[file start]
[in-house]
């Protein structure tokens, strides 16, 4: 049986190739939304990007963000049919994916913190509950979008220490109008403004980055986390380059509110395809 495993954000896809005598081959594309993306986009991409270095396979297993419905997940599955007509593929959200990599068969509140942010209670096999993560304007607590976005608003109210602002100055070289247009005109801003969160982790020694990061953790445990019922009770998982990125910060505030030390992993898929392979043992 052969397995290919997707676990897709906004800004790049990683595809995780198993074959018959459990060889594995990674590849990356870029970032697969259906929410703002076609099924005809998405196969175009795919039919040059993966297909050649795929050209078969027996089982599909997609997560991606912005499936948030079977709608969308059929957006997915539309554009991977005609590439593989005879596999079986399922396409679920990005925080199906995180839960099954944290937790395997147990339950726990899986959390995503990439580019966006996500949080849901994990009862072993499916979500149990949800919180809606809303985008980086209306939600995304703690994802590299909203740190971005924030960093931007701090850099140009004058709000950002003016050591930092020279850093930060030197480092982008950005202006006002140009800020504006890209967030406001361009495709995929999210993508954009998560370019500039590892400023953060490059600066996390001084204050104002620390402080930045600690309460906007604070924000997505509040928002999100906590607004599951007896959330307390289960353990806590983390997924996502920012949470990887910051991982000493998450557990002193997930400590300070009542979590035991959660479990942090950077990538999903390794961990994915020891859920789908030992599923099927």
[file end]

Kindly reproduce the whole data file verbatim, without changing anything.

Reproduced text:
[in-house]
């Protein structure tokens, strides 16, 4: 049986190739939304990007963000049919994916913190509950979008220490109008403004980055986390380059509110395809 495993954000896809005598081959594309993306986009991409270095396979297993419905997940599955007509593929959200990599068969509140942010209670096999993560304007607590976005608003109210602002100055070289247009005109801003969160982790020694990061953790445990019922009770998982990125910060505030030390992993898929392979043992 052969397995290919997707676990897709906004800004790049990683595809995780198993074959018959459990060889594995990674590849990356870029970032697969259906929410703002076609099924005809998405196969175009795919039919040059993966297909050649795929050209078969027996089982599909997609997560991606912005499936948030079977709608969308059929957006997915539309554009991977005609590439593989005879596999079986399922396409679920990005925080199906995180839960099954944290937790395997147990339950726990899986959390995503990439580019966006996500949080849901994990009862072993499916979500149990949800919180809606809303985008980086209306939600995304703690994802590299909203740190971005924030960093931007701090850099140009004058709000950002003016050591930092020279850093930060030197480092982008950005202006006002140009800020504006890209967030406001361009495709995929999210993508954009998560370019500039590892400023953060490059600066996390001084204050104002620390402080930045600690309460906007604070924000997505509040928002999100906590607004599951007896959330307390289960353990806590983390997924996502920012949470990887910051991982000493998450557990002193997930400590300070009542979590035991959660479990942090950077990538999903390794961990994915020891859920789908030992599923099927």